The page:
Spotlight on ANPPCAN:
Child Dancers
In the mid-nineties, The University of Nairobi undertook a collaborative investigation with Kenya Medical Research Institute (KEMRI) on the “Prostitutes of Majengo” (Central Division of Nairobi Districe) who were supposedly immune to the HIV/AIDS virus despite the risks inherent in their trade. Despite the folklore, it was found that this area has very high mortality rates due to the community’s high HIV/AIDS prevalence.

July 2006. Cases of child exploitation continue to be rampant: a case was brought to one of the Child Help Desks where the complainant Washuka, a 14 year old, had entertained guests during a funeral vigil, but those who invited her failed to make payment as agreed. It emerged that she was a member of a local child-dancers troupe. The troupe was routinely hired to entertain audiences in exchange of payment both in cash and in kind. Washuka said that the trade was in demand because they charged a cheaper rate than other professional dancers and would be invited to entertain guests in local weddings, funerals or social gatherings including local bars.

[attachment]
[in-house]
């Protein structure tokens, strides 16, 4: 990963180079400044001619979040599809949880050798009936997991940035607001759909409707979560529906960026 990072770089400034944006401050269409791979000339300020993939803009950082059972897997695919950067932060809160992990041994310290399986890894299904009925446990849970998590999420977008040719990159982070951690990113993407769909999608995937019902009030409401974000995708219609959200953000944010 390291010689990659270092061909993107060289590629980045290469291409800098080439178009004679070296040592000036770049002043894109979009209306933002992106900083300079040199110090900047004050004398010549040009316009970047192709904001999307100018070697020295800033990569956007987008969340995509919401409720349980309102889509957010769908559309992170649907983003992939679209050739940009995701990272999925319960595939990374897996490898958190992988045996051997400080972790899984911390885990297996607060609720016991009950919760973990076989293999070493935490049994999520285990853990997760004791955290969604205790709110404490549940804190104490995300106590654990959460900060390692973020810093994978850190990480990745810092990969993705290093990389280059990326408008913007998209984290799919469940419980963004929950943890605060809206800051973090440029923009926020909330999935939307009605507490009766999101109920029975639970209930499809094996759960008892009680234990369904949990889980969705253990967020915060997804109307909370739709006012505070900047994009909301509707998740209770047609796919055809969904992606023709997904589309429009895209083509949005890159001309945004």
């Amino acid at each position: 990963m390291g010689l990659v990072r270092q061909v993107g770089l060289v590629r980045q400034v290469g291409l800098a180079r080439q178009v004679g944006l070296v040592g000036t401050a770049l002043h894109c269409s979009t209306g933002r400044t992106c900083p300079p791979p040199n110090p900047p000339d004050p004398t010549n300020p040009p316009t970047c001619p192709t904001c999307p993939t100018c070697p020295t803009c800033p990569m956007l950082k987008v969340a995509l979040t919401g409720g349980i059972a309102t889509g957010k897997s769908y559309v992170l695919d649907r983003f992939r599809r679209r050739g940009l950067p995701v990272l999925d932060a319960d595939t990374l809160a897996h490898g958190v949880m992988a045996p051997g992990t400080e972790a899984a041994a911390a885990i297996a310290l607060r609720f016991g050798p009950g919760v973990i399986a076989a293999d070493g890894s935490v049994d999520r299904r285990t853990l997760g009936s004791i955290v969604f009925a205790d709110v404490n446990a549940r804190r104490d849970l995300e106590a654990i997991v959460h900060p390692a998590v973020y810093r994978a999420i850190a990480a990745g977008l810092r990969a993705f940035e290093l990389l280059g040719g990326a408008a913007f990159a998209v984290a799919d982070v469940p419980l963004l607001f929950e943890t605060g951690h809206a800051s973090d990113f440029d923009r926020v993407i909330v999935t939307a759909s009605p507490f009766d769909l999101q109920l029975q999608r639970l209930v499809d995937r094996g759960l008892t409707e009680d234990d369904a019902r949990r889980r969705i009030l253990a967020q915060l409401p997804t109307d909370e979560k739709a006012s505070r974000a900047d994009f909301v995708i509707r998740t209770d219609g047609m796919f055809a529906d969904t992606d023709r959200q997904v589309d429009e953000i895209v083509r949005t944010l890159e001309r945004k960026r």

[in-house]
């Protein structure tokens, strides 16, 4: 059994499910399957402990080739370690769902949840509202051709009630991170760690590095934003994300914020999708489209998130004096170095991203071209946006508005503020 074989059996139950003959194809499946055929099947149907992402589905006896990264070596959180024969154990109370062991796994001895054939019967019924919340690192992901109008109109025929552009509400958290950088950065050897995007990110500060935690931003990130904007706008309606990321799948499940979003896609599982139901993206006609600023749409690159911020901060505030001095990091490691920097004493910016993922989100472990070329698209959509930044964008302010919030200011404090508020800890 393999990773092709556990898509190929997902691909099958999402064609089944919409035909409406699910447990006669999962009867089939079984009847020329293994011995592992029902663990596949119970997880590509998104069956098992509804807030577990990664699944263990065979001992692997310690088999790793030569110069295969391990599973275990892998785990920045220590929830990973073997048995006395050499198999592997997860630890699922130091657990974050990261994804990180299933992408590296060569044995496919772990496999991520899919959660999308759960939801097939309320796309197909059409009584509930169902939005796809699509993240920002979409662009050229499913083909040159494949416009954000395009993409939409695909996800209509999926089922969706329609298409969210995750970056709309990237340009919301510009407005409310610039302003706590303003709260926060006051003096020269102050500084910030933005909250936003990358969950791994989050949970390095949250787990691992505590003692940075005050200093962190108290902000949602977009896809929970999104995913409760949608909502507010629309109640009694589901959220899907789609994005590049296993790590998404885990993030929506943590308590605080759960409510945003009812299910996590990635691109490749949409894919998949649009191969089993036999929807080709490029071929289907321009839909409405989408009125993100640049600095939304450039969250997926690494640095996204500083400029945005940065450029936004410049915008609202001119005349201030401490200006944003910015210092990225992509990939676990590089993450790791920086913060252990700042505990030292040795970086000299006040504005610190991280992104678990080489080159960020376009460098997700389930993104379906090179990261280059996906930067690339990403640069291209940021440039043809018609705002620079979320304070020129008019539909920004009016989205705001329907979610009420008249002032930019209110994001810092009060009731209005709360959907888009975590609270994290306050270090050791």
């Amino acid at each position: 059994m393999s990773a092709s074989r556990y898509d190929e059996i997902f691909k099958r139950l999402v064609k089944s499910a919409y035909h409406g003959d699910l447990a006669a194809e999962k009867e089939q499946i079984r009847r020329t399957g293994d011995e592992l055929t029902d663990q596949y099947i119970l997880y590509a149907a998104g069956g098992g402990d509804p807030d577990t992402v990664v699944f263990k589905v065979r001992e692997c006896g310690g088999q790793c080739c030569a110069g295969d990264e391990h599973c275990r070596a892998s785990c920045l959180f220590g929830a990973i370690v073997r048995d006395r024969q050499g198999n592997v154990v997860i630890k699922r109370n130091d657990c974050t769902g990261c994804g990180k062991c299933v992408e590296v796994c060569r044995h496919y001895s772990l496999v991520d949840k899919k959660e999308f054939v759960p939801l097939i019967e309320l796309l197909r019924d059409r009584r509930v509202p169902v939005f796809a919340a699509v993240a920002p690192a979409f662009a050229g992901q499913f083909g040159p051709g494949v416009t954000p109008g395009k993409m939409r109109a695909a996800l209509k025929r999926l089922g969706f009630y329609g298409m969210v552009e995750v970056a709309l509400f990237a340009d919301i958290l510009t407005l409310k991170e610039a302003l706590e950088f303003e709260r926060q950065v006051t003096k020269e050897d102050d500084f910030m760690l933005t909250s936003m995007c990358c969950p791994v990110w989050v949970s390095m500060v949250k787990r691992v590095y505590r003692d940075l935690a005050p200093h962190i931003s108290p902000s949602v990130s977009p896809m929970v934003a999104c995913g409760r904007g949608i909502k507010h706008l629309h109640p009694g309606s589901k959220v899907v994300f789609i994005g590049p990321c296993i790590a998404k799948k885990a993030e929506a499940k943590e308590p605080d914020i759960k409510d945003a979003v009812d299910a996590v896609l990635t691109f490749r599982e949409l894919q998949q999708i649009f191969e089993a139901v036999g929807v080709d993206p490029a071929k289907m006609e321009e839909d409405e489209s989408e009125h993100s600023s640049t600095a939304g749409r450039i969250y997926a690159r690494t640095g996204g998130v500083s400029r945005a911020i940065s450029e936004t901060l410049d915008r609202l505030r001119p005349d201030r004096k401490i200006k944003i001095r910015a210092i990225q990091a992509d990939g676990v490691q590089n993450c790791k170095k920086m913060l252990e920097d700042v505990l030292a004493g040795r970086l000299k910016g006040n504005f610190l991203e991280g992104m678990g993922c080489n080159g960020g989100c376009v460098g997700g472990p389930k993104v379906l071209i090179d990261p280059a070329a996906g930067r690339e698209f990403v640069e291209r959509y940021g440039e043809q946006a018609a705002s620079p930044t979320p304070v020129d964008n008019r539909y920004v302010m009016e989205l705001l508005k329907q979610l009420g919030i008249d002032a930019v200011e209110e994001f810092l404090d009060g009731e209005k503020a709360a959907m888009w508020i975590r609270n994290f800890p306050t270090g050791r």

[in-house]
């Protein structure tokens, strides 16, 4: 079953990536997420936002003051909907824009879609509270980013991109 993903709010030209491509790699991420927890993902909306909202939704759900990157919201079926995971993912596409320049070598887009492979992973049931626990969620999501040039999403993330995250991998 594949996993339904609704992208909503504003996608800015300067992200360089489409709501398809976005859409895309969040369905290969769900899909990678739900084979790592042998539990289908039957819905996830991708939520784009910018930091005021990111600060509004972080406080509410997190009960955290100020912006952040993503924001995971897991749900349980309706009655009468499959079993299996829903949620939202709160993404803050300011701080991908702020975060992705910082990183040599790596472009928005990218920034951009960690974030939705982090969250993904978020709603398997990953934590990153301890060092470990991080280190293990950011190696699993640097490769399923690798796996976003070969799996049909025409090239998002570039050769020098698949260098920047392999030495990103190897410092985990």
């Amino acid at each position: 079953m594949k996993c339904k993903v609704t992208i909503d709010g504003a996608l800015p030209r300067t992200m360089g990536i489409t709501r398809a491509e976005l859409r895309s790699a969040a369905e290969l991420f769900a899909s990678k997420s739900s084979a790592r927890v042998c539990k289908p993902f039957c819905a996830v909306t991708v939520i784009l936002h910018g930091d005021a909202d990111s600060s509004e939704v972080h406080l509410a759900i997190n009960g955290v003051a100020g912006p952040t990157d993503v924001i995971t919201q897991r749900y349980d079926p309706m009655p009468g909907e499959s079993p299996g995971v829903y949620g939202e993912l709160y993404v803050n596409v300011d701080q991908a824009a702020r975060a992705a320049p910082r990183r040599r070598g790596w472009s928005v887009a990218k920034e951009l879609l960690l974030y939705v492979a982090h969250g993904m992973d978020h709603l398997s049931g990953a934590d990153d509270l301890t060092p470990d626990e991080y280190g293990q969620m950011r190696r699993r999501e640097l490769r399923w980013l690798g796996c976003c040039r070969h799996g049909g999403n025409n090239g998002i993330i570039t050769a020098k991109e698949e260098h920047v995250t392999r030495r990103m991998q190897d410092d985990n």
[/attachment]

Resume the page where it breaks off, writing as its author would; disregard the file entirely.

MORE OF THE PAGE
Fortunately, the local chief had been trained through CIRCLE partner ANPPCAN and its Central Child Labor Committee initiative. Other members of the troupe were sought and found and offered counseling services. The team is also trying to access funds through the local Member of Parliament to support these children through skills training. As a result of this exposé, the local administration has outlawed Child Dancing in an effort to deter those who engage child entertainers at the expense of their education, morals and health.

The capacity of local leaders and community is continually being supported through this program and new members have mobilized both internal and external resources to address child labor cases though promotion of education. Though much more advocacy and support is required to target the young girls of Central Division, most of whose mothers engage in prostitution as their main economic activity, at every opportunity, the newly-sensitized leaders share and remind the community of the dangers of child labor and prostitution.